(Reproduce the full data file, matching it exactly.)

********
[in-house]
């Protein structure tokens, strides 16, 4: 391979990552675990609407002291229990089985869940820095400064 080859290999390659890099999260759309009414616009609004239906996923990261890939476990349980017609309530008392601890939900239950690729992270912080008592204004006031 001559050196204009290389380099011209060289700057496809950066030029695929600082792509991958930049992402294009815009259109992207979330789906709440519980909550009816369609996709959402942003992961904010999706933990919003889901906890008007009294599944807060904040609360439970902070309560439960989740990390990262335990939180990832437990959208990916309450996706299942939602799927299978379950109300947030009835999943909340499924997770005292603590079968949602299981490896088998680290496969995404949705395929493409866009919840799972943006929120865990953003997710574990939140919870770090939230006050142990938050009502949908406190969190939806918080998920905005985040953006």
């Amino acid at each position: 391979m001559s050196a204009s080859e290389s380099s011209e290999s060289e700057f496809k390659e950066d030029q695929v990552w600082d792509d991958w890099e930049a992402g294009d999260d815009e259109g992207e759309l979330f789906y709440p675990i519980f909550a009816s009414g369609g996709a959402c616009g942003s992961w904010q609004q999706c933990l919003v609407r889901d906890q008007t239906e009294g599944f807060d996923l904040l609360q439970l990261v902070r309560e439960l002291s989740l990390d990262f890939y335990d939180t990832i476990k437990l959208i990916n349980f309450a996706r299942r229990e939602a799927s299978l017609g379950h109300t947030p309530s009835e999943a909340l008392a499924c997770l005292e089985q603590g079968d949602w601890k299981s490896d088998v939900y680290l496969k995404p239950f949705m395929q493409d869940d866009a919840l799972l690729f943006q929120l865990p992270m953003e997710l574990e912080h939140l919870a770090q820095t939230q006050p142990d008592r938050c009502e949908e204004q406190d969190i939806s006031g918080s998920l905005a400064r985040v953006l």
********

[in-house]
């Protein structure tokens, strides 16, 4: 391979990552675990609407002291229990089985869940820095400064 080859290999390659890099999260759309009414616009609004239906996923990261890939476990349980017609309530008392601890939900239950690729992270912080008592204004006031 001559050196204009290389380099011209060289700057496809950066030029695929600082792509991958930049992402294009815009259109992207979330789906709440519980909550009816369609996709959402942003992961904010999706933990919003889901906890008007009294599944807060904040609360439970902070309560439960989740990390990262335990939180990832437990959208990916309450996706299942939602799927299978379950109300947030009835999943909340499924997770005292603590079968949602299981490896088998680290496969995404949705395929493409866009919840799972943006929120865990953003997710574990939140919870770090939230006050142990938050009502949908406190969190939806918080998920905005985040953006």
């Amino acid at each position: 391979m001559s050196a204009s080859e290389s380099s011209e290999s060289e700057f496809k390659e950066d030029q695929v990552w600082d792509d991958w890099e930049a992402g294009d999260d815009e259109g992207e759309l979330f789906y709440p675990i519980f909550a009816s009414g369609g996709a959402c616009g942003s992961w904010q609004q999706c933990l919003v609407r889901d906890q008007t239906e009294g599944f807060d996923l904040l609360q439970l990261v902070r309560e439960l002291s989740l990390d990262f890939y335990d939180t990832i476990k437990l959208i990916n349980f309450a996706r299942r229990e939602a799927s299978l017609g379950h109300t947030p309530s009835e999943a909340l008392a499924c997770l005292e089985q603590g079968d949602w601890k299981s490896d088998v939900y680290l496969k995404p239950f949705m395929q493409d869940d866009a919840l799972l690729f943006q929120l865990p992270m953003e997710l574990e912080h939140l919870a770090q820095t939230q006050p142990d008592r938050c009502e949908e204004q406190d969190i939806s006031g918080s998920l905005a400064r985040v953006l």